Fig. 12 Temporal variations of ambient noise intensity in different zones in the study area

Fourier transform is implemented to the obtained rms temporal variation data in a one-hour time window in Fig. 4, and we get rms amplitude spectrum (Fig. 13). We see that as the period increases, the amplitude of rms shows an increasing trend, especially at the period of 50 hours (about 2 days), and the amplitude is greatly increased, indicating that the energy of ambient noise intensity is mainly concentrated in a period of over 2 days, in other words, the energy of noise source usually changes a little for about 2 days on average. Therefore, the selection of the time window for the calculation of noise intensity should be no more than 2 days, so as not to filter out a noise source with strong energy.

Fig. 13 Spectrum of the ambient noise intensity

The vertical component of successive waveforms recorded by 888 broadband seismic stations of China National Digital Seismic Network and regional seismic networks are used to investigate the temporal and spatial distribution of ambient noise intensity from January, 2010 to June, 2011, and by the curves of temporal distribution of ambient noise intensity, we find that ambient noise intensity shows some seasonal and periodic characteristics. By the stack of ambient noise intensity in different seasons, it can be found that ambient noise intensity is highest from January, 2011 to March, 2011, several times the ambient noise intensity of other periods of time. The image of spatial distribution of ambient noise intensity shows that ambient noise intensity presents obvious zoning characteristics in the Chinese Mainland. The strength in southeastern coastal areas achieves the maximum, which may be related to the ocean tides, generally decreases toward the inland areas, and arrives at the minimum in the Qinghai-Tibetan Plateau. The zonal intensity distribution is probably correlated with ocean tides from the Philippine Sea and the Pacific Ocean. It also shows that the influence from the Indian Ocean seems small. However, the ambient noise intensity increases to a certain degree in the Xinjiang area, indicating that the main source of ambient noise in the western area of the Chinese Mainland is not derived from the East and South China Sea, but rather from the deep interior of the Eurasian continent. The ambient noise intensity obtained in this study can supply some fundamental data maps for the research of microseismic intensity in many regions. Moreover, it can supply some reference for seismology research based on ambient noise correlation. For example, the distribution of ambient noise intensity can explain why the amplitude of surface wave is often asymmetrical on the positive and negative half axis in the cross-correlation of Green's function and why the surface wave is very strong on a half axis and almost completely undeveloped on the other half axis. Moreover, the distribution of ambient noise intensity can supply basic data for the extraction of surface wave attenuation based on ambient noise, accurately deduct ambient noise intensity around all stations, and achieve the object of retrieving surface wave attenuation from ambient noise.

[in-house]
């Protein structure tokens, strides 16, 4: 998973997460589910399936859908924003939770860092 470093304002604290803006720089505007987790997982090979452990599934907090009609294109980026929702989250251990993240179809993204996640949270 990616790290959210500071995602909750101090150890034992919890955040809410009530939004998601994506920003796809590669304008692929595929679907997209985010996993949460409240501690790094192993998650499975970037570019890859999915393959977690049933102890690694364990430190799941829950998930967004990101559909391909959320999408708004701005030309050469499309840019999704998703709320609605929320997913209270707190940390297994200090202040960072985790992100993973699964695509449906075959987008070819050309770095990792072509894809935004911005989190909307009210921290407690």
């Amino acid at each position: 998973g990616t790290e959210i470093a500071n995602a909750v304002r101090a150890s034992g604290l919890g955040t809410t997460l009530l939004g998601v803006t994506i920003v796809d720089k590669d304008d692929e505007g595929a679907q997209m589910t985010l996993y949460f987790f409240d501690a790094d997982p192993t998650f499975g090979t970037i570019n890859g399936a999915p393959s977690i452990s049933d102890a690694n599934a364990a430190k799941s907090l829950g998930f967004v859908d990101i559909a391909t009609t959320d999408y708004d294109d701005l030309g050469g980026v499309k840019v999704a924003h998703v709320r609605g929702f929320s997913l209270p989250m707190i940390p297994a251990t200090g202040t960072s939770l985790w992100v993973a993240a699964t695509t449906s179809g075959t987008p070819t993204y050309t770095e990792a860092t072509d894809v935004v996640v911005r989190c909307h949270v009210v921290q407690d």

It is worth noticing that the variation characteristics of ambient noise obtained in this study are based on a period of 10s. Ambient noise intensity at different cycles may vary greatly and have different laws in temporal variations (Bensen G.D. et al., 2007), therefore, when studying surface wave attenuation of ambient noise at other periods, it is necessary to calculate the distribution of ambient noise intensity at the corresponding period. Also, we collected data of successive waveforms from January, 2010 to June, 2011 for over 1.5 years, and the time period of ambient noise intensity may be longer than the total time of our study, therefore, successive waveforms over a longer period of time are needed in order to fully study its periodicity, and this is also one direction of our further research.

ACKNOWLEDGEMENTS

Many thanks to research professor Zheng Xiufen from the State Earthquake Information Service-Data Management Center, who provided successive waveforms for our study (2009). The completion of the work involved a beneficial discussion with researcher Richard Weaver from the University of Illinois, USA, and here I express my sincere gratitude. In addition, thanks to the anonymous reviewers for their valuable suggestions.

This paper has been published in Chinese in the journal of Earthquake, Volume 37, Number 2, 2017.